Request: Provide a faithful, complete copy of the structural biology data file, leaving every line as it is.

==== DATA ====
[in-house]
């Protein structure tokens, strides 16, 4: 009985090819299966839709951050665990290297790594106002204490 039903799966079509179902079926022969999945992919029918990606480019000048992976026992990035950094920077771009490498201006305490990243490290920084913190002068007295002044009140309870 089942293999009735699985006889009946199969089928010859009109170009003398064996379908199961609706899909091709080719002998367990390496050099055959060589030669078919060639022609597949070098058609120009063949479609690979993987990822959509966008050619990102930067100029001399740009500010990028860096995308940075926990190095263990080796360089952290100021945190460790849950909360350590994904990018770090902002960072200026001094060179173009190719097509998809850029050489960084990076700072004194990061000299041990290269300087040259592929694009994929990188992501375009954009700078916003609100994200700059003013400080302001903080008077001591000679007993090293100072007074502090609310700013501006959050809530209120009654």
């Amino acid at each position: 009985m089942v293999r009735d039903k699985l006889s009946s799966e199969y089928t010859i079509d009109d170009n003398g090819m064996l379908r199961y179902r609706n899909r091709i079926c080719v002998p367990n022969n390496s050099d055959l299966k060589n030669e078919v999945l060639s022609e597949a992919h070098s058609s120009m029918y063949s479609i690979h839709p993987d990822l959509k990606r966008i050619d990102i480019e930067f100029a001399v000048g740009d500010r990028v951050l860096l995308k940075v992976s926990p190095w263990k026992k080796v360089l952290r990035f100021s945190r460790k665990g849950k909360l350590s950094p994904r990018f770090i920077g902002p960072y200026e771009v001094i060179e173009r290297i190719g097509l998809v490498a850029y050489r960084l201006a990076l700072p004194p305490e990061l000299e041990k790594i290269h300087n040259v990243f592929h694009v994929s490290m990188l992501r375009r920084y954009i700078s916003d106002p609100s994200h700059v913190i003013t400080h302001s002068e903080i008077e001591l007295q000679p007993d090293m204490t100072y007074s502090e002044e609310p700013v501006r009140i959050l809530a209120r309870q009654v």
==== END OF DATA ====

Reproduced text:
[in-house]
């Protein structure tokens, strides 16, 4: 009985090819299966839709951050665990290297790594106002204490 039903799966079509179902079926022969999945992919029918990606480019000048992976026992990035950094920077771009490498201006305490990243490290920084913190002068007295002044009140309870 089942293999009735699985006889009946199969089928010859009109170009003398064996379908199961609706899909091709080719002998367990390496050099055959060589030669078919060639022609597949070098058609120009063949479609690979993987990822959509966008050619990102930067100029001399740009500010990028860096995308940075926990190095263990080796360089952290100021945190460790849950909360350590994904990018770090902002960072200026001094060179173009190719097509998809850029050489960084990076700072004194990061000299041990290269300087040259592929694009994929990188992501375009954009700078916003609100994200700059003013400080302001903080008077001591000679007993090293100072007074502090609310700013501006959050809530209120009654």
């Amino acid at each position: 009985m089942v293999r009735d039903k699985l006889s009946s799966e199969y089928t010859i079509d009109d170009n003398g090819m064996l379908r199961y179902r609706n899909r091709i079926c080719v002998p367990n022969n390496s050099d055959l299966k060589n030669e078919v999945l060639s022609e597949a992919h070098s058609s120009m029918y063949s479609i690979h839709p993987d990822l959509k990606r966008i050619d990102i480019e930067f100029a001399v000048g740009d500010r990028v951050l860096l995308k940075v992976s926990p190095w263990k026992k080796v360089l952290r990035f100021s945190r460790k665990g849950k909360l350590s950094p994904r990018f770090i920077g902002p960072y200026e771009v001094i060179e173009r290297i190719g097509l998809v490498a850029y050489r960084l201006a990076l700072p004194p305490e990061l000299e041990k790594i290269h300087n040259v990243f592929h694009v994929s490290m990188l992501r375009r920084y954009i700078s916003d106002p609100s994200h700059v913190i003013t400080h302001s002068e903080i008077e001591l007295q000679p007993d090293m204490t100072y007074s502090e002044e609310p700013v501006r009140i959050l809530a209120r309870q009654v």